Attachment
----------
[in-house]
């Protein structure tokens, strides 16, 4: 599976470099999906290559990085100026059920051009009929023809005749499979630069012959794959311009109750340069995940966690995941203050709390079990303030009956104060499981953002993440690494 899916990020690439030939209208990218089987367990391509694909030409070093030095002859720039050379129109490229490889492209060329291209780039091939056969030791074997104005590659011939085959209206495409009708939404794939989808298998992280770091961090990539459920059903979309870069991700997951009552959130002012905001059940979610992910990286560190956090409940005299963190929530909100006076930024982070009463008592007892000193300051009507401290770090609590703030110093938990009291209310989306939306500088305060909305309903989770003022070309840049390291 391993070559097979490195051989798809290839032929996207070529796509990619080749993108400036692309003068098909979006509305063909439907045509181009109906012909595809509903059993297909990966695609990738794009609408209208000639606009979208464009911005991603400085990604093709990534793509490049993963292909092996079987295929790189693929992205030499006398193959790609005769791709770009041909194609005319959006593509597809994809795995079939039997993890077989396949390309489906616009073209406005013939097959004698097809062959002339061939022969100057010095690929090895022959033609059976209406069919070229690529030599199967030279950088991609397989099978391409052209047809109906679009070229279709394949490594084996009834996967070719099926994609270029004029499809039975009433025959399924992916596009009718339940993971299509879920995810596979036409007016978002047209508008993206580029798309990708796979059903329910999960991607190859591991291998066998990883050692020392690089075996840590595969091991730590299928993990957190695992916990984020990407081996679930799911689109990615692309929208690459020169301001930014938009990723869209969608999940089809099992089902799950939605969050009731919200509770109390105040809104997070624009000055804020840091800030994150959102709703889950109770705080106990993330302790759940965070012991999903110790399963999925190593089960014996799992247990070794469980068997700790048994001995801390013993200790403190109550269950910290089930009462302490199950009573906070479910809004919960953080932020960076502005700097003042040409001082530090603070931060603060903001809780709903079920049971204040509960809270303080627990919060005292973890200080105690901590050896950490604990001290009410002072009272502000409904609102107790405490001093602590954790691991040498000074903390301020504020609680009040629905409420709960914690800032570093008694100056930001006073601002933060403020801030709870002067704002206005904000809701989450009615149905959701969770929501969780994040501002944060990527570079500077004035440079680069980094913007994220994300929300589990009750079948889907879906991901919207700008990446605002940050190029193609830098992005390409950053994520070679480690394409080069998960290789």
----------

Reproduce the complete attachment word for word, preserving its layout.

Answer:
[in-house]
């Protein structure tokens, strides 16, 4: 599976470099999906290559990085100026059920051009009929023809005749499979630069012959794959311009109750340069995940966690995941203050709390079990303030009956104060499981953002993440690494 899916990020690439030939209208990218089987367990391509694909030409070093030095002859720039050379129109490229490889492209060329291209780039091939056969030791074997104005590659011939085959209206495409009708939404794939989808298998992280770091961090990539459920059903979309870069991700997951009552959130002012905001059940979610992910990286560190956090409940005299963190929530909100006076930024982070009463008592007892000193300051009507401290770090609590703030110093938990009291209310989306939306500088305060909305309903989770003022070309840049390291 391993070559097979490195051989798809290839032929996207070529796509990619080749993108400036692309003068098909979006509305063909439907045509181009109906012909595809509903059993297909990966695609990738794009609408209208000639606009979208464009911005991603400085990604093709990534793509490049993963292909092996079987295929790189693929992205030499006398193959790609005769791709770009041909194609005319959006593509597809994809795995079939039997993890077989396949390309489906616009073209406005013939097959004698097809062959002339061939022969100057010095690929090895022959033609059976209406069919070229690529030599199967030279950088991609397989099978391409052209047809109906679009070229279709394949490594084996009834996967070719099926994609270029004029499809039975009433025959399924992916596009009718339940993971299509879920995810596979036409007016978002047209508008993206580029798309990708796979059903329910999960991607190859591991291998066998990883050692020392690089075996840590595969091991730590299928993990957190695992916990984020990407081996679930799911689109990615692309929208690459020169301001930014938009990723869209969608999940089809099992089902799950939605969050009731919200509770109390105040809104997070624009000055804020840091800030994150959102709703889950109770705080106990993330302790759940965070012991999903110790399963999925190593089960014996799992247990070794469980068997700790048994001995801390013993200790403190109550269950910290089930009462302490199950009573906070479910809004919960953080932020960076502005700097003042040409001082530090603070931060603060903001809780709903079920049971204040509960809270303080627990919060005292973890200080105690901590050896950490604990001290009410002072009272502000409904609102107790405490001093602590954790691991040498000074903390301020504020609680009040629905409420709960914690800032570093008694100056930001006073601002933060403020801030709870002067704002206005904000809701989450009615149905959701969770929501969780994040501002944060990527570079500077004035440079680069980094913007994220994300929300589990009750079948889907879906991901919207700008990446605002940050190029193609830098992005390409950053994520070679480690394409080069998960290789």